Here's how climate change is affecting wildlife

Global warming has become impossible to ignore, and people are slowly becoming aware of its impacts. We tend to think of heat waves or melting glaciers when we talk about this problem, but there is a consequence that many still ignore, and which is nonetheless alarming: The massive loss of plants and animals and the countless benefits they provide.

In a new report from the United Nations’ Intergovernmental Panel on Climate Change (IPCC), researchers from 67 countries have warned that global warming is putting much of the world’s biodiversity and ecosystems at risk of extinction. planet, even according to relatively conservative estimates. Never before has an IPCC report – considered the gold standard in climate science – revealed so forcefully how climate change is harming nature.

14% of all living species on earth are at risk of extinction

If the planet warms by 1.5 degrees Celsius – which is almost certain – up to 14% of all plants and animals on Earth are likely to face a high risk of extinction, according to the report. The outlook worsens if temperatures rise further; with a warming of 3 degrees, for example, up to 29% of terrestrial species could be threatened with extinction.

Over the next few decades, some plants and animals are likely to experience temperatures “exceeding their historical experience,” especially those living in polar regions, the authors wrote. Even a warming of 1.2 degrees Celsius puts many ecosystems at risk from heat waves, droughts and other extreme weather events, they added. Climate change is likely to have a greater impact on animals that are found only in one place, called endemic species.

According to experts, cheetahs, giant pandas, green turtles, Asian elephants, polar bears and jaguars will be among the first animals to evaporate from the face of the earth.

Coral reefs could shrink by 90%

Climatologists have a particularly grim prognosis for coral reefs: A warming of just 1.5 degrees Celsius could destroy up to 90% of tropical coral reefs, which are home to an incredible diversity of organisms and form the basis of many fisheries.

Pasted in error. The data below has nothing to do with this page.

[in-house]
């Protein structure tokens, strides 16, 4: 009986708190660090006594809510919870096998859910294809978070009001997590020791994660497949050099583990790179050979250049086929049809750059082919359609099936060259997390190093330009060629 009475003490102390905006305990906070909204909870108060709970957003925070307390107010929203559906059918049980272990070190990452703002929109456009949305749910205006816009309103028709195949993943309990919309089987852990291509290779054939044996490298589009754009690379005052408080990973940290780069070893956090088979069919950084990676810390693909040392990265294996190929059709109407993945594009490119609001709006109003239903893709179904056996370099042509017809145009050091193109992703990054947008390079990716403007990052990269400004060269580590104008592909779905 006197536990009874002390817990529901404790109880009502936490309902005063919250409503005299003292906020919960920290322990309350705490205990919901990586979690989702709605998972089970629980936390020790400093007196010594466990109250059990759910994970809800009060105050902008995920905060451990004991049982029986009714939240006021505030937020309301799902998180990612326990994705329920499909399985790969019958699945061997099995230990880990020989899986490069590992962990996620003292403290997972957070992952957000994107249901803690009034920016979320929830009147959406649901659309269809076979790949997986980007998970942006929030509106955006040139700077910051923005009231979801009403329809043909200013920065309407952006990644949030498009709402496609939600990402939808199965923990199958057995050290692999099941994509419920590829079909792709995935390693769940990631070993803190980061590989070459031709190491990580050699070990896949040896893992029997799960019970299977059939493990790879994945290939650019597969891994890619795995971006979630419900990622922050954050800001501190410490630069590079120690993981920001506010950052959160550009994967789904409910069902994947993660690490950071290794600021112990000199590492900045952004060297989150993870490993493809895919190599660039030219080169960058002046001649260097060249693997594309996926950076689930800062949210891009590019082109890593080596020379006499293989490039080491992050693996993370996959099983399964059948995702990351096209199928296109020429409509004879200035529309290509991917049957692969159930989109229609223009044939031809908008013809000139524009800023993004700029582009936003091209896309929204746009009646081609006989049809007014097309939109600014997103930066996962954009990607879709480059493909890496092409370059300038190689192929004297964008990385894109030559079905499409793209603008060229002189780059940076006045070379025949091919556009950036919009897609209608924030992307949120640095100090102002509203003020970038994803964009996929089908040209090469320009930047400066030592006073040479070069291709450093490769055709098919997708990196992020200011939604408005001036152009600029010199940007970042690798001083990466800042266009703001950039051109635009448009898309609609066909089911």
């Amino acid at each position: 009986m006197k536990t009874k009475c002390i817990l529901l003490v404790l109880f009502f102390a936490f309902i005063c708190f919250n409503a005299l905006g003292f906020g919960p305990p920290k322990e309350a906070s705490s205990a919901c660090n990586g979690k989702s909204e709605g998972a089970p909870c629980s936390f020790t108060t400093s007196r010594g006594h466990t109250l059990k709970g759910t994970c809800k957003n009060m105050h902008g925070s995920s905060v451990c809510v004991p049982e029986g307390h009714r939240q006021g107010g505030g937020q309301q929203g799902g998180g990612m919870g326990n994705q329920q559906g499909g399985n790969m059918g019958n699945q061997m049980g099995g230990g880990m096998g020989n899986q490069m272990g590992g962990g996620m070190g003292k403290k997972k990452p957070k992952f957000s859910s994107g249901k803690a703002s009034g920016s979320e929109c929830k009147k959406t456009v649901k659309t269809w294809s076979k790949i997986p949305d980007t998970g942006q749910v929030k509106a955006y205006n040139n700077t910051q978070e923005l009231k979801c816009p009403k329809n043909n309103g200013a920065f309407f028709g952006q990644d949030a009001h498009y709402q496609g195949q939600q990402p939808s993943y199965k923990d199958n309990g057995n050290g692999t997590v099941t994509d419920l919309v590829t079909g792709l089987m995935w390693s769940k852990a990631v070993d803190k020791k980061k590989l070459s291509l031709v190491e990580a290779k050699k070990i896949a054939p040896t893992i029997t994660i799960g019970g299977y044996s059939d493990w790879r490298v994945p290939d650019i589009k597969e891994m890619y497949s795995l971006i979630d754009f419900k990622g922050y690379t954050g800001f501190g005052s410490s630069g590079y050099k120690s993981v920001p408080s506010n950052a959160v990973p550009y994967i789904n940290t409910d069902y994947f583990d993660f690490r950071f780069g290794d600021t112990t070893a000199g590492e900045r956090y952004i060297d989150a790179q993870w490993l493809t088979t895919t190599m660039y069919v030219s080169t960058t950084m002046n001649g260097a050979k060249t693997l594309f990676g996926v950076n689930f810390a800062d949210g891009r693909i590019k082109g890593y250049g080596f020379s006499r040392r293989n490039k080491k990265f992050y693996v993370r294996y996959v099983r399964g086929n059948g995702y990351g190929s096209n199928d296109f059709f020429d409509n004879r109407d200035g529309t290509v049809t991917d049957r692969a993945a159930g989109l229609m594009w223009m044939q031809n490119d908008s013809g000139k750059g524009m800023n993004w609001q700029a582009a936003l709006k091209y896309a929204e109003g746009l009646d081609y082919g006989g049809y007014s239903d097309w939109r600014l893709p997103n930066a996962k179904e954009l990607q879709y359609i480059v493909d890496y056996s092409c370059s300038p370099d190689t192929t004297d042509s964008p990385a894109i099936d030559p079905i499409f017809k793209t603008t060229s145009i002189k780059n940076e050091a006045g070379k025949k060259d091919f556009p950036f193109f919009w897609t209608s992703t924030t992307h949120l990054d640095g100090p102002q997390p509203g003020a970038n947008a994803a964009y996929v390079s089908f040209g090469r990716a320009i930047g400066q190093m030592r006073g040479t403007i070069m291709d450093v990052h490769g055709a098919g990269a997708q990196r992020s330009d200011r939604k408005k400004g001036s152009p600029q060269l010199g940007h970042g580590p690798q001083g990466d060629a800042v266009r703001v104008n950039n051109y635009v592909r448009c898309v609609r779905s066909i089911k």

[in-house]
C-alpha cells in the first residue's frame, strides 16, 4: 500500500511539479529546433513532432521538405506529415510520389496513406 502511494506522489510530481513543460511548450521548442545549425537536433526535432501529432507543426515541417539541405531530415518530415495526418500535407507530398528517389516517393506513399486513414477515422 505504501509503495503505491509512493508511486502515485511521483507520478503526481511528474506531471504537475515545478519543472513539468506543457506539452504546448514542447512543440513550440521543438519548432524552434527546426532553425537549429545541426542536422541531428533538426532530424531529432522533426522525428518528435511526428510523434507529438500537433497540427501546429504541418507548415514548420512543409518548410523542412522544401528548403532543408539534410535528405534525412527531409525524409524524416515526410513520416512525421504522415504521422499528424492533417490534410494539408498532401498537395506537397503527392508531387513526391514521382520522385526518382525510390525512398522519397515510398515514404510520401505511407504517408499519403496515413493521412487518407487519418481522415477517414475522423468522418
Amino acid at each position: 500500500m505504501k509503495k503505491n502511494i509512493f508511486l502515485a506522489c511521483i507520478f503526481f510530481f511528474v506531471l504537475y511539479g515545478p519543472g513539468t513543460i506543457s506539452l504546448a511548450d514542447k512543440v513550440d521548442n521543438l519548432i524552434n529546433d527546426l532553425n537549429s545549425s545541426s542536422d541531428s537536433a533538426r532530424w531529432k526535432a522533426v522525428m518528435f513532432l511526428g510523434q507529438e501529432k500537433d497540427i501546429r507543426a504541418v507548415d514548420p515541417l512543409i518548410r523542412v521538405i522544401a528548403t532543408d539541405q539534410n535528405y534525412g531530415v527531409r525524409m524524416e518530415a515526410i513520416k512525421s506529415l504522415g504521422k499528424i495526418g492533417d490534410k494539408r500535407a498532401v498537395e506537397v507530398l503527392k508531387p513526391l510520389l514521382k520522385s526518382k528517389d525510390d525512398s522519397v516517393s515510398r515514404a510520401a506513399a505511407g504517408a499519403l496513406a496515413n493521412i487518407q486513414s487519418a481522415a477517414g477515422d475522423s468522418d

Global warming is hitting reefs with a double punch. The oceans absorb a third or more of the carbon dioxide that enters the atmosphere, making them more acidic over time. This is bad news for the reefs, as are the unusually warm waters. Rising ocean temperatures can cause algae that live in harmony with the coral to be expelled, in a process known as bleaching. Bleached coral is more likely to die.

“Almost all coral reefs will degrade from their current state, even if global warming remains below 2 degrees C,” the researchers write. “Their overall decline shows that we don’t need to look into the future to recognize the urgency of climate action. »

47% of species have already lost part of their population

Global warming has already extinguished local populations of many creatures – about half of the 976 species a researcher studied in 2016. The American pika, for example, has disappeared from a large swath of its former habitat in the mountains of the Sierra Nevada in California, likely due to climate change, according to a 2017 study. Adapted to cool weather, these small mammals are particularly vulnerable to unusually warm weather.

Half of the species have moved towards the poles or towards the mountains.

Climate change is also reorganizing entire ecosystems. To escape deadly temperatures, plants and animals move to (formerly) colder climates, i.e. to the poles, to the sides of mountains or to deeper waters. According to the report, almost half of all species studied have moved towards the poles or to higher altitudes. These shifts are particularly visible at sea, where species have traveled an average of 59 kilometers (37 miles) per decade towards the poles, according to the report. Large numbers of Atlantic mackerel, for example, have moved from waters near the UK and Scandinavia to Iceland, sparking geopolitical tensions over fishing rights.

Global warming is also reducing the size of many species according to several studies.

8% of the world’s agricultural land impossible to exploit by 2100

Equally troubling is the impact of climate change on food production. According to the report, a warming of just 1.6 degrees Celsius over the course of the century will render 8% of current agricultural land “climate unsuitable”. And by 2100, there will be more, not fewer, mouths to feed in the world.

The decline of fish caused by climate change also puts food security at risk, as many coastal communities around the world depend on fishing. Scientists predict that people in tropical Africa will lose up to 41% of the yield from their fisheries by the end of the century due to local extinctions of marine fish under a warming of 1.6 degrees Celsius.

Dwindling fish harvests could leave millions of people vulnerable to malnutrition, the authors wrote. Climate change also threatens the varieties of coffee, chocolate and other foods we love.

Take a moment to appreciate the plants and animals you see around you. In 50 years, a third of them may no longer exist. One in three species could be threatened with extinction by 2070. However, we can still act by remembering that these are creatures with whom we share the planet, and do what is necessary to limit the damage.

We owe them that!


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